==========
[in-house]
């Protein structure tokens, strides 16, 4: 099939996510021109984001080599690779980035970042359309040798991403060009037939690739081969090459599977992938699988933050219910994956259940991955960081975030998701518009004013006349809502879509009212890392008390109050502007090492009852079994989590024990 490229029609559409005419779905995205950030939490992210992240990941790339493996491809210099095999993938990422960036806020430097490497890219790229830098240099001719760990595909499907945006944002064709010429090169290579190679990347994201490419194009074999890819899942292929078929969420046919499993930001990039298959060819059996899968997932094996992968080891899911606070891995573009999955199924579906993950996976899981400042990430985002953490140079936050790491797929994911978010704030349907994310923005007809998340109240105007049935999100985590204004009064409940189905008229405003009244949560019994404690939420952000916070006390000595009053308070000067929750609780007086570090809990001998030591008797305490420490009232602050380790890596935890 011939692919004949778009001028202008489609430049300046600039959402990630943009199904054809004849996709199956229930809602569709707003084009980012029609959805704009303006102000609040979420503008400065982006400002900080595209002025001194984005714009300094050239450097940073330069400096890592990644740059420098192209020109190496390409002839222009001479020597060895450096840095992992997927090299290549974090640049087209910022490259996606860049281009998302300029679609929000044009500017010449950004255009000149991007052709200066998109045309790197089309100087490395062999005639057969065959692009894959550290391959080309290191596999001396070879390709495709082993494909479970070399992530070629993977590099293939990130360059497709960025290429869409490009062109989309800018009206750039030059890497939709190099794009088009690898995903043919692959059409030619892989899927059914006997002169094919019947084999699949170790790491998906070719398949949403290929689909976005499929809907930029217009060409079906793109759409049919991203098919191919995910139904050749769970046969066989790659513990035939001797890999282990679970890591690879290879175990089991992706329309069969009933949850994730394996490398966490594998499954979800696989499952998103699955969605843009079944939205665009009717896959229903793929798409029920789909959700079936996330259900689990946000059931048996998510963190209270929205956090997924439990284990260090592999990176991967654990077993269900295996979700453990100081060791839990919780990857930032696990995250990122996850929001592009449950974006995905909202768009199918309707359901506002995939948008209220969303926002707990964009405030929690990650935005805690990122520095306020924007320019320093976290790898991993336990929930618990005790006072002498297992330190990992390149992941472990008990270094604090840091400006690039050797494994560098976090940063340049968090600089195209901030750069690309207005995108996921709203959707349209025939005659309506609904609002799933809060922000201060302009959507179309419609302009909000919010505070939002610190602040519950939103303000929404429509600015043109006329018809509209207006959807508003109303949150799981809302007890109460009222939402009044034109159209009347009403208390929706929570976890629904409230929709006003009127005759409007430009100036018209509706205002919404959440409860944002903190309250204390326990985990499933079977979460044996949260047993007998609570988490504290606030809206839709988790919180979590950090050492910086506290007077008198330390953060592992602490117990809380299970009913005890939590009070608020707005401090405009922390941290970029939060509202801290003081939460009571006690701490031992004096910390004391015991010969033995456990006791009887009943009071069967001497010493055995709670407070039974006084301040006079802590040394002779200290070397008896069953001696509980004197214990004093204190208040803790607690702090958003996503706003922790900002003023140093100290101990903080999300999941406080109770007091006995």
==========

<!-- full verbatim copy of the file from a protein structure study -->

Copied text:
[in-house]
């Protein structure tokens, strides 16, 4: 099939996510021109984001080599690779980035970042359309040798991403060009037939690739081969090459599977992938699988933050219910994956259940991955960081975030998701518009004013006349809502879509009212890392008390109050502007090492009852079994989590024990 490229029609559409005419779905995205950030939490992210992240990941790339493996491809210099095999993938990422960036806020430097490497890219790229830098240099001719760990595909499907945006944002064709010429090169290579190679990347994201490419194009074999890819899942292929078929969420046919499993930001990039298959060819059996899968997932094996992968080891899911606070891995573009999955199924579906993950996976899981400042990430985002953490140079936050790491797929994911978010704030349907994310923005007809998340109240105007049935999100985590204004009064409940189905008229405003009244949560019994404690939420952000916070006390000595009053308070000067929750609780007086570090809990001998030591008797305490420490009232602050380790890596935890 011939692919004949778009001028202008489609430049300046600039959402990630943009199904054809004849996709199956229930809602569709707003084009980012029609959805704009303006102000609040979420503008400065982006400002900080595209002025001194984005714009300094050239450097940073330069400096890592990644740059420098192209020109190496390409002839222009001479020597060895450096840095992992997927090299290549974090640049087209910022490259996606860049281009998302300029679609929000044009500017010449950004255009000149991007052709200066998109045309790197089309100087490395062999005639057969065959692009894959550290391959080309290191596999001396070879390709495709082993494909479970070399992530070629993977590099293939990130360059497709960025290429869409490009062109989309800018009206750039030059890497939709190099794009088009690898995903043919692959059409030619892989899927059914006997002169094919019947084999699949170790790491998906070719398949949403290929689909976005499929809907930029217009060409079906793109759409049919991203098919191919995910139904050749769970046969066989790659513990035939001797890999282990679970890591690879290879175990089991992706329309069969009933949850994730394996490398966490594998499954979800696989499952998103699955969605843009079944939205665009009717896959229903793929798409029920789909959700079936996330259900689990946000059931048996998510963190209270929205956090997924439990284990260090592999990176991967654990077993269900295996979700453990100081060791839990919780990857930032696990995250990122996850929001592009449950974006995905909202768009199918309707359901506002995939948008209220969303926002707990964009405030929690990650935005805690990122520095306020924007320019320093976290790898991993336990929930618990005790006072002498297992330190990992390149992941472990008990270094604090840091400006690039050797494994560098976090940063340049968090600089195209901030750069690309207005995108996921709203959707349209025939005659309506609904609002799933809060922000201060302009959507179309419609302009909000919010505070939002610190602040519950939103303000929404429509600015043109006329018809509209207006959807508003109303949150799981809302007890109460009222939402009044034109159209009347009403208390929706929570976890629904409230929709006003009127005759409007430009100036018209509706205002919404959440409860944002903190309250204390326990985990499933079977979460044996949260047993007998609570988490504290606030809206839709988790919180979590950090050492910086506290007077008198330390953060592992602490117990809380299970009913005890939590009070608020707005401090405009922390941290970029939060509202801290003081939460009571006690701490031992004096910390004391015991010969033995456990006791009887009943009071069967001497010493055995709670407070039974006084301040006079802590040394002779200290070397008896069953001696509980004197214990004093204190208040803790607690702090958003996503706003922790900002003023140093100290101990903080999300999941406080109770007091006995």